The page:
THRIFT COTTAGE RESTORATION
Heritage Category: Listed Building
List Entry Number: 1124106
Date first listed: 22-Mar-1974
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Statutory Address: THRIFT COTTAGE, SEWARDSTONE ROAD
The building or site itself may lie within the boundary of more than one authority.
District: Epping Forest (District Authority)
Parish: Waltham Abbey
National Grid Reference: TL 38484 00382
SEWARDSTONE ROAD THRIFT COTTAGE
II A cottage of early C19, incorporating fabric of the C18, altered in the late C19 and C20.
MATERIALS: Timber-framed, with pebble-dashed render, which at the rear is applied to weatherboard cladding.
PLAN: Simple two room plan on ground floor with outshot to the south.
EXTERIOR: The cottage has two storeys. The façade has a central, C19 gabled porch with a two light sash window on the right and the original sash with glazing bars on the left. At first floor, there are two, boarded up, flush sash windows with glazing bars, but without horns. The asymmetric, gable roof has a plain tile covering to the front pitch and pantiles to the rear and there are two end stacks, both truncated. Beneath the weatherboard on the rear elevation a timber midrail, studs and part of a door jamb are exposed. The rear extension has been removed, exposing an interior doorway into the rear kitchen and outshot. The main rear entrance lies to the right and there is an original window opening further to the right at ground floor level, although the window itself has been removed. At first floor there are two, boarded-up flush sash windows with glazing bars flanking a central casement window.
INTERIOR: There are boxed in bridging beams in both ground floor rooms. The fire surrounds have been removed, but the dado and picture rails, built-in cupboards and wall panelling beneath the dado rail remain in the right-hand room. The midrail of the south cross frame remains, and continues, exposed, into the kitchen to the rear. The left-hand room has exposed studwork at the north gable end and picture rails. All windows have moulded timber surrounds. At the rear a steep dog-leg stair leads to the first floor. The three bedrooms are plain, and none have their fireplaces. The exposed window frames are all six-over-six sash windows without horns. There are two, two-panel doors, one with an ‘H-L’ hinge. The casement window above the stairs, said to be C20 in date, comprises two leaded lights, the top with a hopper opening, and each with 25 stained glass panes. At the centre of both are Coats of Arms with geometric stained-glass patterns.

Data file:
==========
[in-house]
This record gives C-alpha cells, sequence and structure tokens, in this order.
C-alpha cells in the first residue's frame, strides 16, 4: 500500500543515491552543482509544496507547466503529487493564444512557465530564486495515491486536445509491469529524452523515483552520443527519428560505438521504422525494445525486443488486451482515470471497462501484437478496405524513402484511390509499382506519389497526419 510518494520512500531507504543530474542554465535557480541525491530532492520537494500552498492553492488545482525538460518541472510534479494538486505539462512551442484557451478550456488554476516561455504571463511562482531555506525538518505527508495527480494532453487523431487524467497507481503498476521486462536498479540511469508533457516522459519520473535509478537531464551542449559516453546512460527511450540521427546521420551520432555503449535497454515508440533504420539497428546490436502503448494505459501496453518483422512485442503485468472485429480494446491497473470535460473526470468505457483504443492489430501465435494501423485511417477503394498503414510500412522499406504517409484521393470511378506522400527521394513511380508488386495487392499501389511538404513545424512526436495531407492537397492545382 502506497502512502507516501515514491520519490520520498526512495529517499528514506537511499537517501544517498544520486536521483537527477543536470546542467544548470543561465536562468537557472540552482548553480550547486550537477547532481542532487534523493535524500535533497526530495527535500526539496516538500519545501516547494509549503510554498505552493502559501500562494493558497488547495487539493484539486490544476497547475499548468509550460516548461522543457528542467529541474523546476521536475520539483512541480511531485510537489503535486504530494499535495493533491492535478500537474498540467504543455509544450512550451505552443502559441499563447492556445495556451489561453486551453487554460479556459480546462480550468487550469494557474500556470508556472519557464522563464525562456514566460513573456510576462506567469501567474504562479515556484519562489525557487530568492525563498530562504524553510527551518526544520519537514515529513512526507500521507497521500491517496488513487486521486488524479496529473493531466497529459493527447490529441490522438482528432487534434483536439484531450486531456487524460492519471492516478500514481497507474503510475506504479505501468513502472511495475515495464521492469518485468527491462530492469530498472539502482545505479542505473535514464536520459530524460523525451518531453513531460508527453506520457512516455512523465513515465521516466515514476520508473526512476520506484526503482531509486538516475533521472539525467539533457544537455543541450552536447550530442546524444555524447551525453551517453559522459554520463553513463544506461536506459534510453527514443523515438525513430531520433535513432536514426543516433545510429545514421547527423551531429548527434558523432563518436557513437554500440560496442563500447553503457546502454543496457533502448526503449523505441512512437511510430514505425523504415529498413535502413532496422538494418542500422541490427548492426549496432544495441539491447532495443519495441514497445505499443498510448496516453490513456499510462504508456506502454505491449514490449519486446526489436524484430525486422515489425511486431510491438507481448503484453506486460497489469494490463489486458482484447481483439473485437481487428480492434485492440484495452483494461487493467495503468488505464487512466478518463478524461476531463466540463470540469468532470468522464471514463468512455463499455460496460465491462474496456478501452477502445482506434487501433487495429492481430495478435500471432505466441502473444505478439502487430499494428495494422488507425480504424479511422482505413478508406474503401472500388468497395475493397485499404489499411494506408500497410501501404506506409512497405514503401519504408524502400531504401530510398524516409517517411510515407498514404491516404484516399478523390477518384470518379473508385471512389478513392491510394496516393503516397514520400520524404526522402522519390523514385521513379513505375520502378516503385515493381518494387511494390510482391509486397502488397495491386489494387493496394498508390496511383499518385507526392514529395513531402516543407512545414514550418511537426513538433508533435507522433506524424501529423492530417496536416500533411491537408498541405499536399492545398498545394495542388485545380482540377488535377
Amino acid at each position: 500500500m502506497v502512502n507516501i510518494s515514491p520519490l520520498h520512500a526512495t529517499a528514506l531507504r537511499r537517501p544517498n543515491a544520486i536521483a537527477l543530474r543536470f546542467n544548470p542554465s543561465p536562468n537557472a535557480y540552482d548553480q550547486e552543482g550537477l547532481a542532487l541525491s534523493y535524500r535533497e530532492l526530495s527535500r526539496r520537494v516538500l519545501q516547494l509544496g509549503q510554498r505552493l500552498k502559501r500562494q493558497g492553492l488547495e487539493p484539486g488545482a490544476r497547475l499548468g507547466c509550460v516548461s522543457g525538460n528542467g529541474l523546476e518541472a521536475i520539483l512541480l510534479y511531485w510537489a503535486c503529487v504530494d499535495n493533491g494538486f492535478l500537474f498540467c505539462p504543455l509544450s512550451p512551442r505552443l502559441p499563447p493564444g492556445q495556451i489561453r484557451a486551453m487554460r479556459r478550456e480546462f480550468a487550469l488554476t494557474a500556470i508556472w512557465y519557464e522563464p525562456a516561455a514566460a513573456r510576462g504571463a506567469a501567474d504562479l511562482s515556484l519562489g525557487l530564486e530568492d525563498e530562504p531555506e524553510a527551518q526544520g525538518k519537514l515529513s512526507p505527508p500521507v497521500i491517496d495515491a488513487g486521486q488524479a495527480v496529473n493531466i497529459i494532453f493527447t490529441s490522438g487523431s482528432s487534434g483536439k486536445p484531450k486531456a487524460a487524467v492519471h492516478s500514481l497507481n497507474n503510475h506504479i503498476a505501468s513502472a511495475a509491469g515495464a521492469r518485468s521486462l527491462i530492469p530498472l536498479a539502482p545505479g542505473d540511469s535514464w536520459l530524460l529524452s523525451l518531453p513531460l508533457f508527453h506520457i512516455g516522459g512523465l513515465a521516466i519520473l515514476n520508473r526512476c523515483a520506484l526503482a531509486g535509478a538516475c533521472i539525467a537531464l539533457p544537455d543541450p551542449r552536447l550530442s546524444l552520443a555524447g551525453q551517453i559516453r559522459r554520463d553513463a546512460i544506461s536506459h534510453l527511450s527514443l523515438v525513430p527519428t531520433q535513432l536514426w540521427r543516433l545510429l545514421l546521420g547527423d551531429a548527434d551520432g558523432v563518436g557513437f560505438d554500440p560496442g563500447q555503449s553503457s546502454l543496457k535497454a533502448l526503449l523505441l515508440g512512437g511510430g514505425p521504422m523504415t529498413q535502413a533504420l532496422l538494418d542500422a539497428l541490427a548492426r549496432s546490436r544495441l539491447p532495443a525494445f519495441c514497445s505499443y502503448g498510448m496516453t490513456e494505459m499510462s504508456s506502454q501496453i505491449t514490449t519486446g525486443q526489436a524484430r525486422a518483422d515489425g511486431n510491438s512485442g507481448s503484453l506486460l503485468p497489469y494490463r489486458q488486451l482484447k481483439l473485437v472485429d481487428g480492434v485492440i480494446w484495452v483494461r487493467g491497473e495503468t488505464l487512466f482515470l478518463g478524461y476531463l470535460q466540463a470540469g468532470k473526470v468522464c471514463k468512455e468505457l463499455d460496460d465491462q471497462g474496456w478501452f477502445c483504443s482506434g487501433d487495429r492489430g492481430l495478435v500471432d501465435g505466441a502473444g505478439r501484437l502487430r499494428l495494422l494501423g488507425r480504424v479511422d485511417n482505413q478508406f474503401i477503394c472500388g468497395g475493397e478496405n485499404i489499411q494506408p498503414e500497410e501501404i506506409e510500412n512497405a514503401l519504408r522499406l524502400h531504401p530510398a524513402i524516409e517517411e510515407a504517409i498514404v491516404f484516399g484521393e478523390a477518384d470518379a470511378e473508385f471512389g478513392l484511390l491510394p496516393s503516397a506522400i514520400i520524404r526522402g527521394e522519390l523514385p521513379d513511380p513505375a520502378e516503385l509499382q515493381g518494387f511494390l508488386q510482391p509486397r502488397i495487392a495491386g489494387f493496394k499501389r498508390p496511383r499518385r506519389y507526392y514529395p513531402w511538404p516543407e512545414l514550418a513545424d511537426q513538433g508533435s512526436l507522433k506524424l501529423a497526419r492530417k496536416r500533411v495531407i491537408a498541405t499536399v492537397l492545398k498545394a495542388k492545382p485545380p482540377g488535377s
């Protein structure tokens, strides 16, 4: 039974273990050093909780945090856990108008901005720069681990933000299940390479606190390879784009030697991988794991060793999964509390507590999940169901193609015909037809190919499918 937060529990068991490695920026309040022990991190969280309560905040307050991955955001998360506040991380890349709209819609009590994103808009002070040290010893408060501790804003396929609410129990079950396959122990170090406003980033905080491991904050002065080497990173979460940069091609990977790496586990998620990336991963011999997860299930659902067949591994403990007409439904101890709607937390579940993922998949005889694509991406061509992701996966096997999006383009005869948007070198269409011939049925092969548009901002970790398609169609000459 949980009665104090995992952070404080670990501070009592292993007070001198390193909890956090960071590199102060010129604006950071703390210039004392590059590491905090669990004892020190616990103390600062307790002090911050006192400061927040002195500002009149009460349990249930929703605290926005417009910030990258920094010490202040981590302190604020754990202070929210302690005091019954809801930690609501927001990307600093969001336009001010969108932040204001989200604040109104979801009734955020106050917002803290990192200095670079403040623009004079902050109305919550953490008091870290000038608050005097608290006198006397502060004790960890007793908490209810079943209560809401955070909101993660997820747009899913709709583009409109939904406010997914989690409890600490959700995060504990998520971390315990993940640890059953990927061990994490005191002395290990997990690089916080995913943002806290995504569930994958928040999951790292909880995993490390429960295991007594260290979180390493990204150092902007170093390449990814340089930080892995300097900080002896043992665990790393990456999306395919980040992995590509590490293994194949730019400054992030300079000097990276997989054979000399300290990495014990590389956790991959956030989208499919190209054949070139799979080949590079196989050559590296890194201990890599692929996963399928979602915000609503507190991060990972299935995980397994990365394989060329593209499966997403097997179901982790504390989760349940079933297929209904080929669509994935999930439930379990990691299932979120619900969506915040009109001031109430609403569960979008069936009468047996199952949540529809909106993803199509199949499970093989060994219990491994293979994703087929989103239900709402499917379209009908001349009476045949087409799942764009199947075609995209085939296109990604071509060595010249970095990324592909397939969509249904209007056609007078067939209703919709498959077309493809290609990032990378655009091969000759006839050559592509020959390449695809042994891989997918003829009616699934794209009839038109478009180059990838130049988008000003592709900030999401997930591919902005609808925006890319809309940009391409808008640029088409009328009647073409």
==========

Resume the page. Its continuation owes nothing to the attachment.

HISTORY: Thrift Hall and Thrift Cottage are identified on the parish map of 1825 (possibly that by JJ Crawter and Sons) when they are owned by Charles Preston. They are also depicted on the Tithe Map of 1842. The first edition Ordnance Survey map of 1870 shows Thrift Hall and the cottage within the walled garden of the Hall, on the suburban outskirts of Waltham Abbey. It appears that the cottage is either very close or attached to a larger villa to its south known as The Limes. The sale particulars for the hall and cottage, dated 1859, states that the cottage had four bedrooms, a parlour, kitchen, scullery and larder and gardens to the front and rear.
Thrift Hall was renovated in the early C21, but the cottage, which was once accommodation for the hall’s caretaker, has been vacant since approximately 1997. At the time of the inspection, most of the door and window openings were boarded over.
SOURCES: Waters, D W, ‘Structural report on condition of Thrift Cottage, Sewardstone Road, Waltham Abbey, Essex’ (unpublished structural report, July 2009) Thames Valley Archaeological Services, ‘Archaeological Desk-Based Assessment: BTR Works, Sewardstone, Waltham Abbey, Essex’, (unpublished archaeological report, August 2001) The Morton Partnership ‘Thrift Cottage, Sewardstone Road, Waltham Abbey’, (unpublished letter to Epping Forest District Council, August 2006) Waltham Abbey Museum, ‘Thrift Cottage, Sewardstone Road, (unpublished report following site visit of 1988)
REASONS FOR DESIGNATION: Thrift Cottage, Sewardstone Road, Waltham Abbey, a vernacular dwelling of the early C19, is designated at Grade II for the following principal reasons. * Architectural: It retains early C19 features and incorporates fabric of the C18. Its earliest plan-form remains legible, contributing to its special architectural interest. * Group Value: The building has strong historical, functional and architectural group value with Thrift Hall immediately to the north.